HISTORY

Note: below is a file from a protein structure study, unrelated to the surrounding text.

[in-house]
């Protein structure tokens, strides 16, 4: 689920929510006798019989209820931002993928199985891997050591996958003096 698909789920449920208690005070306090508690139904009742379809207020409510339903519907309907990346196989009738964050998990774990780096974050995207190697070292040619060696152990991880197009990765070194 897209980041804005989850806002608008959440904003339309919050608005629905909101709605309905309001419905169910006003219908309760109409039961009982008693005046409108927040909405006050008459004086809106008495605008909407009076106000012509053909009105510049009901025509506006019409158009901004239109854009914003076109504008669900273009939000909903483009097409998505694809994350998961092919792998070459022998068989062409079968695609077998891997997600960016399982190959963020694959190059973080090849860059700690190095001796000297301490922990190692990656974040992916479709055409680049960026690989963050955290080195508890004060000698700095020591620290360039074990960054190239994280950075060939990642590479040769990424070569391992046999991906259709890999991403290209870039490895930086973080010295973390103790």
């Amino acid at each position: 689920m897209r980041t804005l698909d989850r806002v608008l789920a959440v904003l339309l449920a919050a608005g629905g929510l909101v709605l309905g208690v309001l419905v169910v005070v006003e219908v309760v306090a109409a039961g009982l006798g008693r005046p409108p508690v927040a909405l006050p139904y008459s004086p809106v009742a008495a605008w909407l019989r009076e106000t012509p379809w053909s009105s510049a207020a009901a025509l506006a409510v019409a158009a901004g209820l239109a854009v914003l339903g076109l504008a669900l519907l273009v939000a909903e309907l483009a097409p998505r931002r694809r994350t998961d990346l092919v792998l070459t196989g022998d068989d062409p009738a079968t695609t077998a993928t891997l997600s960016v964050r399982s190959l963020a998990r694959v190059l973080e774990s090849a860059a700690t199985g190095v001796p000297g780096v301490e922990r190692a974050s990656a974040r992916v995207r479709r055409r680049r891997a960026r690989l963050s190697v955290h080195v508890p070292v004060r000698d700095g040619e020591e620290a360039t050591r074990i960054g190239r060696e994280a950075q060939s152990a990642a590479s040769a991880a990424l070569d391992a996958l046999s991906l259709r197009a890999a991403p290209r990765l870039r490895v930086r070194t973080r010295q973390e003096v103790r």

ANCIENT AND MEDIEVAL TIMES